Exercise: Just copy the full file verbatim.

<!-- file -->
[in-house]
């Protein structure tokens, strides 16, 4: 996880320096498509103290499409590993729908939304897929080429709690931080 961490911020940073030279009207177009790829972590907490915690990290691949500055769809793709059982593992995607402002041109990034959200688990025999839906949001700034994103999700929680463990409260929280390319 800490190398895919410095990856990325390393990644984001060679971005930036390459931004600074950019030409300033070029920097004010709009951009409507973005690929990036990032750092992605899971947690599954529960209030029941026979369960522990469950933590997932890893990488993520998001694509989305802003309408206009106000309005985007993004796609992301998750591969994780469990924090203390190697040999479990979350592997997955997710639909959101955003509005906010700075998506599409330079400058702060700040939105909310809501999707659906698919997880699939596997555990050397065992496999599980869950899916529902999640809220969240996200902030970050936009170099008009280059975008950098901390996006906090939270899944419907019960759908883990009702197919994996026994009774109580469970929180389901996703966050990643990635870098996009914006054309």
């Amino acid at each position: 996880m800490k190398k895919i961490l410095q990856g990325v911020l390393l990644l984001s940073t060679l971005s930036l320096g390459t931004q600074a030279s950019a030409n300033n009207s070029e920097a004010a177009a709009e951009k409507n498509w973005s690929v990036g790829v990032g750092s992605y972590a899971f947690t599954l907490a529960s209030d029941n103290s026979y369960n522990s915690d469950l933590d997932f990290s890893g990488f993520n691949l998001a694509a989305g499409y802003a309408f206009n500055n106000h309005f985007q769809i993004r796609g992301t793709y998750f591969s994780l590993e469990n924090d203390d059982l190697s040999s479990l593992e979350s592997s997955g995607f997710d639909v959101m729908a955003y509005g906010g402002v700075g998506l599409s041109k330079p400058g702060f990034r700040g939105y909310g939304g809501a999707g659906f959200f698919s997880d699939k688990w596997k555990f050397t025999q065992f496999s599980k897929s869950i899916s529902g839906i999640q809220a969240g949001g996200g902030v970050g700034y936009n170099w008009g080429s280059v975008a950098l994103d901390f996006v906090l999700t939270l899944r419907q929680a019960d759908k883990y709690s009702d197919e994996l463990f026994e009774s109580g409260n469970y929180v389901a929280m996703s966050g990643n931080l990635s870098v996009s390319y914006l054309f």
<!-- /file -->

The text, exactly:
[in-house]
């Protein structure tokens, strides 16, 4: 996880320096498509103290499409590993729908939304897929080429709690931080 961490911020940073030279009207177009790829972590907490915690990290691949500055769809793709059982593992995607402002041109990034959200688990025999839906949001700034994103999700929680463990409260929280390319 800490190398895919410095990856990325390393990644984001060679971005930036390459931004600074950019030409300033070029920097004010709009951009409507973005690929990036990032750092992605899971947690599954529960209030029941026979369960522990469950933590997932890893990488993520998001694509989305802003309408206009106000309005985007993004796609992301998750591969994780469990924090203390190697040999479990979350592997997955997710639909959101955003509005906010700075998506599409330079400058702060700040939105909310809501999707659906698919997880699939596997555990050397065992496999599980869950899916529902999640809220969240996200902030970050936009170099008009280059975008950098901390996006906090939270899944419907019960759908883990009702197919994996026994009774109580469970929180389901996703966050990643990635870098996009914006054309």
């Amino acid at each position: 996880m800490k190398k895919i961490l410095q990856g990325v911020l390393l990644l984001s940073t060679l971005s930036l320096g390459t931004q600074a030279s950019a030409n300033n009207s070029e920097a004010a177009a709009e951009k409507n498509w973005s690929v990036g790829v990032g750092s992605y972590a899971f947690t599954l907490a529960s209030d029941n103290s026979y369960n522990s915690d469950l933590d997932f990290s890893g990488f993520n691949l998001a694509a989305g499409y802003a309408f206009n500055n106000h309005f985007q769809i993004r796609g992301t793709y998750f591969s994780l590993e469990n924090d203390d059982l190697s040999s479990l593992e979350s592997s997955g995607f997710d639909v959101m729908a955003y509005g906010g402002v700075g998506l599409s041109k330079p400058g702060f990034r700040g939105y909310g939304g809501a999707g659906f959200f698919s997880d699939k688990w596997k555990f050397t025999q065992f496999s599980k897929s869950i899916s529902g839906i999640q809220a969240g949001g996200g902030v970050g700034y936009n170099w008009g080429s280059v975008a950098l994103d901390f996006v906090l999700t939270l899944r419907q929680a019960d759908k883990y709690s009702d197919e994996l463990f026994e009774s109580g409260n469970y929180v389901a929280m996703s966050g990643n931080l990635s870098v996009s390319y914006l054309f």